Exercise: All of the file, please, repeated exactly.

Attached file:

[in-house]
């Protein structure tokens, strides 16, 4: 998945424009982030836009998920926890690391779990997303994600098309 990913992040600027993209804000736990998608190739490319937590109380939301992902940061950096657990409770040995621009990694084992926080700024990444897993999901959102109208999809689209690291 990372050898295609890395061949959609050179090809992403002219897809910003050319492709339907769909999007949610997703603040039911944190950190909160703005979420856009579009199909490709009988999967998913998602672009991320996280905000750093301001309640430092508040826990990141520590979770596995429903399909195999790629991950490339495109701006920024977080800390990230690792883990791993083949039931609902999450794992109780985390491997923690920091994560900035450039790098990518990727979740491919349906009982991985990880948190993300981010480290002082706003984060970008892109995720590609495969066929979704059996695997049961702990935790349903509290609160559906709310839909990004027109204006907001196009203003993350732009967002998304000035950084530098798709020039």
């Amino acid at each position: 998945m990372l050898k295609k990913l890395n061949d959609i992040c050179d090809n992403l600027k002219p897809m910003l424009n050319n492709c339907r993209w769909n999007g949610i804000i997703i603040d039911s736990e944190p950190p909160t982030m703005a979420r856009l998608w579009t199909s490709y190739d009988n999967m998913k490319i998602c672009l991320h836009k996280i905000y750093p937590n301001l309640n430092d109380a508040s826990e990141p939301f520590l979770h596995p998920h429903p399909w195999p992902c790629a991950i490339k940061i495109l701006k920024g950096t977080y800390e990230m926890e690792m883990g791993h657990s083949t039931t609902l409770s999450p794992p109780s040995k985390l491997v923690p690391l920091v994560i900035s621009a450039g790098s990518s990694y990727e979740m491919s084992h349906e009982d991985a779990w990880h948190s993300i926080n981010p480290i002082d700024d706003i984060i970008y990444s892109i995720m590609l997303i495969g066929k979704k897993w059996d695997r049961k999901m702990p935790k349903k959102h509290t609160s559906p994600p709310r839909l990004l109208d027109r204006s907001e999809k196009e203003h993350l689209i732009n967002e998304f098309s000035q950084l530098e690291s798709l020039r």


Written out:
[in-house]
């Protein structure tokens, strides 16, 4: 998945424009982030836009998920926890690391779990997303994600098309 990913992040600027993209804000736990998608190739490319937590109380939301992902940061950096657990409770040995621009990694084992926080700024990444897993999901959102109208999809689209690291 990372050898295609890395061949959609050179090809992403002219897809910003050319492709339907769909999007949610997703603040039911944190950190909160703005979420856009579009199909490709009988999967998913998602672009991320996280905000750093301001309640430092508040826990990141520590979770596995429903399909195999790629991950490339495109701006920024977080800390990230690792883990791993083949039931609902999450794992109780985390491997923690920091994560900035450039790098990518990727979740491919349906009982991985990880948190993300981010480290002082706003984060970008892109995720590609495969066929979704059996695997049961702990935790349903509290609160559906709310839909990004027109204006907001196009203003993350732009967002998304000035950084530098798709020039």
């Amino acid at each position: 998945m990372l050898k295609k990913l890395n061949d959609i992040c050179d090809n992403l600027k002219p897809m910003l424009n050319n492709c339907r993209w769909n999007g949610i804000i997703i603040d039911s736990e944190p950190p909160t982030m703005a979420r856009l998608w579009t199909s490709y190739d009988n999967m998913k490319i998602c672009l991320h836009k996280i905000y750093p937590n301001l309640n430092d109380a508040s826990e990141p939301f520590l979770h596995p998920h429903p399909w195999p992902c790629a991950i490339k940061i495109l701006k920024g950096t977080y800390e990230m926890e690792m883990g791993h657990s083949t039931t609902l409770s999450p794992p109780s040995k985390l491997v923690p690391l920091v994560i900035s621009a450039g790098s990518s990694y990727e979740m491919s084992h349906e009982d991985a779990w990880h948190s993300i926080n981010p480290i002082d700024d706003i984060i970008y990444s892109i995720m590609l997303i495969g066929k979704k897993w059996d695997r049961k999901m702990p935790k349903k959102h509290t609160s559906p994600p709310r839909l990004l109208d027109r204006s907001e999809k196009e203003h993350l689209i732009n967002e998304f098309s000035q950084l530098e690291s798709l020039r």